Opinion

Road to E3 2018: What Gears of War 5 Needs to Improve Over 4

Gears of War 4, Microsoft Studios

With a 6.9 Metacritic user average, Gears of War 4 isn’t a fan favorite. Different consumers have different reasons for disliking it, but its campaign was the worst offender. Regardless of its launch status, it’s now a fully featured multiplayer game with thirty-four maps. Horde 3.0 is arguably the series’ best, but there’s less room to argue against how poorly The Coalition handled Gears of War 4‘s campaign. If Gears of War 5 wants to honor the series’ legacy, it needs to learn from its predecessor.

Gears of War 4, Microsoft Studios

Taking Steps Back

After Gears of War 3 and Judgment‘s full four-player co-op, Gears 4 reverts back to two players. As a minor change, it signals The Coalition’s first and least egregious mistake. While Gears of War in its heyday was the most played Xbox Live title, the series never skimped out on its campaign. They were the full package: Compelling single-player/co-op experiences with dedicated online communities. Gears of War 4 is lopsided. The multiplayer and Horde mode offerings are great, but the campaign feels like it was surgically attached later in development.

Where to Begin?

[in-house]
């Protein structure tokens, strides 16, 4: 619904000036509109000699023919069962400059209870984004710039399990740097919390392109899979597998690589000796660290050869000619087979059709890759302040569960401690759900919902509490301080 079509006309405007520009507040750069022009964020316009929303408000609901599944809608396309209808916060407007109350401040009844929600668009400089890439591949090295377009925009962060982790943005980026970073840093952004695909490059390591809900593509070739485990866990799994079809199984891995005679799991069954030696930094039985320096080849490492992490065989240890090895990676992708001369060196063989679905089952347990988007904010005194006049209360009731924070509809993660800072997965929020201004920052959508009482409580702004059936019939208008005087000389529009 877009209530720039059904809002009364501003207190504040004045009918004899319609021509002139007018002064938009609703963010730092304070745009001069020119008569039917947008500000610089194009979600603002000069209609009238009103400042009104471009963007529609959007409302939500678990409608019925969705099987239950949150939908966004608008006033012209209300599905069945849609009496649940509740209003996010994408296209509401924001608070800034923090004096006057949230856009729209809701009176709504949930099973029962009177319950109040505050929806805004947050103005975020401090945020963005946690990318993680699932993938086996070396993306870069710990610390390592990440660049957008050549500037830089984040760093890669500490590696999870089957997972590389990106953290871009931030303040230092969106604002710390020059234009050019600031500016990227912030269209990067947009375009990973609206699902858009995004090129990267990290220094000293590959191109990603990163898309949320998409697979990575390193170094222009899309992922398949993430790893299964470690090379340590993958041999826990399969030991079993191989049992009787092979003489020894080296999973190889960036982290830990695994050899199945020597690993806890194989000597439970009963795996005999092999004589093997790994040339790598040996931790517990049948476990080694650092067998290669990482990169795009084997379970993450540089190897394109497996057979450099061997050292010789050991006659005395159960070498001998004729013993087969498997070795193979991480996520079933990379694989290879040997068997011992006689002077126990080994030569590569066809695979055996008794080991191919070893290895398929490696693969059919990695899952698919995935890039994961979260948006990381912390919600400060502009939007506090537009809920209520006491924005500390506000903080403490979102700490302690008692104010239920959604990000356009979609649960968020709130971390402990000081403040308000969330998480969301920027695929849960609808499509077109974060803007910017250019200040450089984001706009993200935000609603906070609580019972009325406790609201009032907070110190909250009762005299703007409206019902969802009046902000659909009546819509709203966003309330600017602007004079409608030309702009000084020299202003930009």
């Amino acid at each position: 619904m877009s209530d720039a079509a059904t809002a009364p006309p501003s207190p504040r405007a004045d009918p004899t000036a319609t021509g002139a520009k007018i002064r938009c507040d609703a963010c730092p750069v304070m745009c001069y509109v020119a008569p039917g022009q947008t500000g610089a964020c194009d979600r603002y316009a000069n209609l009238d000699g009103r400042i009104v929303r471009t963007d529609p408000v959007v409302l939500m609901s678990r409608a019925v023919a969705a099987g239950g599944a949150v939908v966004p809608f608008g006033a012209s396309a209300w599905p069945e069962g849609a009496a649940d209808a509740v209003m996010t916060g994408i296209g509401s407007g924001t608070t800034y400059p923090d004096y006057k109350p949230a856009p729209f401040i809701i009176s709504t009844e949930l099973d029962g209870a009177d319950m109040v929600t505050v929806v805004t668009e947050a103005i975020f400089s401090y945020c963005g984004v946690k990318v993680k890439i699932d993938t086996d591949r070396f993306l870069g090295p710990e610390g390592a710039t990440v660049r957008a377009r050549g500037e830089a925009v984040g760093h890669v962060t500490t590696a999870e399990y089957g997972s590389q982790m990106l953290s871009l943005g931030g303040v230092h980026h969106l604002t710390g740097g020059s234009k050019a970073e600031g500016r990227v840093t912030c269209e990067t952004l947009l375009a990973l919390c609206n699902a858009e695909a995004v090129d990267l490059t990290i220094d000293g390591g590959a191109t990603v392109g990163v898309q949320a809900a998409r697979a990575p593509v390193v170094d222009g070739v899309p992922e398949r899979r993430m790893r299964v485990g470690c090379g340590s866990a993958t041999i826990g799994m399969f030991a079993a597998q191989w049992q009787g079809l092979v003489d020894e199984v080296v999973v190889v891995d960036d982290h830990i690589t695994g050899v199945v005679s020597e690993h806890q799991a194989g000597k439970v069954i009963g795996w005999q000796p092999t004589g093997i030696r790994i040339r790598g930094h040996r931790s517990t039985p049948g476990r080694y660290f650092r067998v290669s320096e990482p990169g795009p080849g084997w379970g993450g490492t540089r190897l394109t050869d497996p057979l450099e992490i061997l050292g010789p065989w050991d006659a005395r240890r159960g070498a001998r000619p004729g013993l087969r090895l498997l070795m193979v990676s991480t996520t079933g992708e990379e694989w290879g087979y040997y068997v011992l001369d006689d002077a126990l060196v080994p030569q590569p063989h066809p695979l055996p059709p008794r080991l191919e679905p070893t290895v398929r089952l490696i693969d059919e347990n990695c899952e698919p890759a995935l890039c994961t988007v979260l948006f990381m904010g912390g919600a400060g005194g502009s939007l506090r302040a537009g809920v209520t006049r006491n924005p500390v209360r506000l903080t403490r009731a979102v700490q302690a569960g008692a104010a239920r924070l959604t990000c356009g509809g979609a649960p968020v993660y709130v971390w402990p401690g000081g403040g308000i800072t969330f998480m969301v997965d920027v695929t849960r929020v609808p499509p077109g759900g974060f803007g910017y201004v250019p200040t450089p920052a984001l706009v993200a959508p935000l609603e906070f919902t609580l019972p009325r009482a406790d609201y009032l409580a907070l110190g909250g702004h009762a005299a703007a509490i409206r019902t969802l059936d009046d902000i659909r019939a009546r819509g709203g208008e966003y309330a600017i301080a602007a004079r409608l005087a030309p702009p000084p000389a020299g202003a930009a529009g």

Narratively, four-player co-op may have been a bit too much to ask for. Regardless, however, every campaign section except for one scenario featured Kait, JD, and Del. The Coalition could have at least incorporated three player co-op at the minimum, but apparently that was too much. The Coalition would rather play it safe than design inventive co-operative set pieces centered around three players. A stern two-player limit makes the development team’s job easier.

Aside from the butchered co-op, Gears of War 4‘s main concern is its pacing and combat design. The entire first two acts out of this five-act game exclusively feature robots as enemies. This makes sense within the story’s context, but it doesn’t make it any less stale to play through. Think back to the most satisfying parts of the older games.

  • Pulling off headshots with the longshot or boltok